Saturday, January 16, 2010

this sounds awesome.

June 1962. The Crescendo Club on Hollywood's Sunset Strip. Ella Fitzgerald and her quartet have settled in for a two-week run in her adopted hometown. In the middle of a set, she starts singing "Too Darn Hot," which had been a highlight of her 1956 album, "The Cole Porter Songbook." But a few notes into the song, Fitzgerald is interrupted by the sound of kids dancing the twist in another joint upstairs. She decides to go with the flow: Drummer Gus Johnson and pianist Lou Levy start pounding out a boogie-shuffle beat, and the singer improvises lyrics about how hard it is to sing Porter while everybody's twistin'. She then launches into the "Kiss Me Kate" show tune with the kind of energy and swing that the young twisters couldn't even dream about. It's a brilliant, spontaneous moment, and a wonderful insight into the thinking of one of the iconic interpreters of the Great American Songbook.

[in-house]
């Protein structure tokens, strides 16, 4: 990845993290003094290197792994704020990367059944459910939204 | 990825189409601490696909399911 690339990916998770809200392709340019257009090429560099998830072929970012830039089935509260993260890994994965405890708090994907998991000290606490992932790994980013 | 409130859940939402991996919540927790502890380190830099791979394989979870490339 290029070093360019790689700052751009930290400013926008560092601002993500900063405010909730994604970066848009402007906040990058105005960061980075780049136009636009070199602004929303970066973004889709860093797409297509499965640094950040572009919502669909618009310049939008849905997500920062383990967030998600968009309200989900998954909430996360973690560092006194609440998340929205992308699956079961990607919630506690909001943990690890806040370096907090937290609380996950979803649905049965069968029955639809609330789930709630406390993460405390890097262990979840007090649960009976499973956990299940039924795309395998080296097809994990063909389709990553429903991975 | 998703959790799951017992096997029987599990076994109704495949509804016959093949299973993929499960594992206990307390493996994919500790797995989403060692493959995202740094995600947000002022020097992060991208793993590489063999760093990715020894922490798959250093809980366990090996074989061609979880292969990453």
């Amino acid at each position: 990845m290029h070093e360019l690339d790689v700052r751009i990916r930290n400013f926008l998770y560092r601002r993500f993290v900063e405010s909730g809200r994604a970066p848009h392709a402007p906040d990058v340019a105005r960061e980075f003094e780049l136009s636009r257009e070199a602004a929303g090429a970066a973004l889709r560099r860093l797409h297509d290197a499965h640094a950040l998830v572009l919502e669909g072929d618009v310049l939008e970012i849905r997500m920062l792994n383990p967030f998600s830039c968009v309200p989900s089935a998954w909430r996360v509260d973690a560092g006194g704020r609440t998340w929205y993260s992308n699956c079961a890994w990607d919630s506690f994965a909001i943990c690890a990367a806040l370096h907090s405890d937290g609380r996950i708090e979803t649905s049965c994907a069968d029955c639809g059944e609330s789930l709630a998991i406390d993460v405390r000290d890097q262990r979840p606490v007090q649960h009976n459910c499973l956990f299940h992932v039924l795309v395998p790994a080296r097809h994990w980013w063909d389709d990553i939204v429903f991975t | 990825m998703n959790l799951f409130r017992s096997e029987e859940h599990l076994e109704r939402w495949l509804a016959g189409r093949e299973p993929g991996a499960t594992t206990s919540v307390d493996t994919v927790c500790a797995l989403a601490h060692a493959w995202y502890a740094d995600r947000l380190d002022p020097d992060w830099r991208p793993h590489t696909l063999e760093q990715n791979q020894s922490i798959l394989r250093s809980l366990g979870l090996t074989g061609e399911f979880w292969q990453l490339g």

--WSJ's Will Friedwald on the new 4 disc Ella Fitzgerald "Twelve Nights in Hollywood"

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